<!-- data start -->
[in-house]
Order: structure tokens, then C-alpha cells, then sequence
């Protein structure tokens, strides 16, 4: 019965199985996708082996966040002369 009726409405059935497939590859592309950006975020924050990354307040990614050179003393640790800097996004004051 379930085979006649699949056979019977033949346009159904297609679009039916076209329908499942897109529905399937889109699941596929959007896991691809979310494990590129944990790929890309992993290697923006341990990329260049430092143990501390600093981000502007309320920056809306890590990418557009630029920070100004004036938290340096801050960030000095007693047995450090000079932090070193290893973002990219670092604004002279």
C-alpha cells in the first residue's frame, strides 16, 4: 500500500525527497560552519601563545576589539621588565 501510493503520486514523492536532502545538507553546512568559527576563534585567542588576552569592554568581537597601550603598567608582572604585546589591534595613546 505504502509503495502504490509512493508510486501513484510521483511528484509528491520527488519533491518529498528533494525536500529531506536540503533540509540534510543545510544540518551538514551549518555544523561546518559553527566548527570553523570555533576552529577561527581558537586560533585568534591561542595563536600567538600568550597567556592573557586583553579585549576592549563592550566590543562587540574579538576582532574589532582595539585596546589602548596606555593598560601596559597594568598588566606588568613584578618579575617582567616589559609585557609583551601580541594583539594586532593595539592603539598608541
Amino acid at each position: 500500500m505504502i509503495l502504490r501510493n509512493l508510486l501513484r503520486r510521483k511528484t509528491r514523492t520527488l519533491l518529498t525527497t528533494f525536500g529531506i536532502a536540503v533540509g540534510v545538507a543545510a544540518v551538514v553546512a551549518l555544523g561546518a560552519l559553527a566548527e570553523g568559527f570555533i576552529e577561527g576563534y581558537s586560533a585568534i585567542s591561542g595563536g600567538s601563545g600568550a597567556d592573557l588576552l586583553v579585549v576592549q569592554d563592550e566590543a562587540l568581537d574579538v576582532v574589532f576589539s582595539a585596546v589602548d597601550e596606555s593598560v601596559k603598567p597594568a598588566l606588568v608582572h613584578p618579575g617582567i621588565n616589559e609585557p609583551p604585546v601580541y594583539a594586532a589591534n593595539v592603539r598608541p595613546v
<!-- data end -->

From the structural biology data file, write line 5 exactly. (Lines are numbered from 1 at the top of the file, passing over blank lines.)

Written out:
Amino acid at each position: 500500500m505504502i509503495l502504490r501510493n509512493l508510486l501513484r503520486r510521483k511528484t509528491r514523492t520527488l519533491l518529498t525527497t528533494f525536500g529531506i536532502a536540503v533540509g540534510v545538507a543545510a544540518v551538514v553546512a551549518l555544523g561546518a560552519l559553527a566548527e570553523g568559527f570555533i576552529e577561527g576563534y581558537s586560533a585568534i585567542s591561542g595563536g600567538s601563545g600568550a597567556d592573557l588576552l586583553v579585549v576592549q569592554d563592550e566590543a562587540l568581537d574579538v576582532v574589532f576589539s582595539a585596546v589602548d597601550e596606555s593598560v601596559k603598567p597594568a598588566l606588568v608582572h613584578p618579575g617582567i621588565n616589559e609585557p609583551p604585546v601580541y594583539a594586532a589591534n593595539v592603539r598608541p595613546v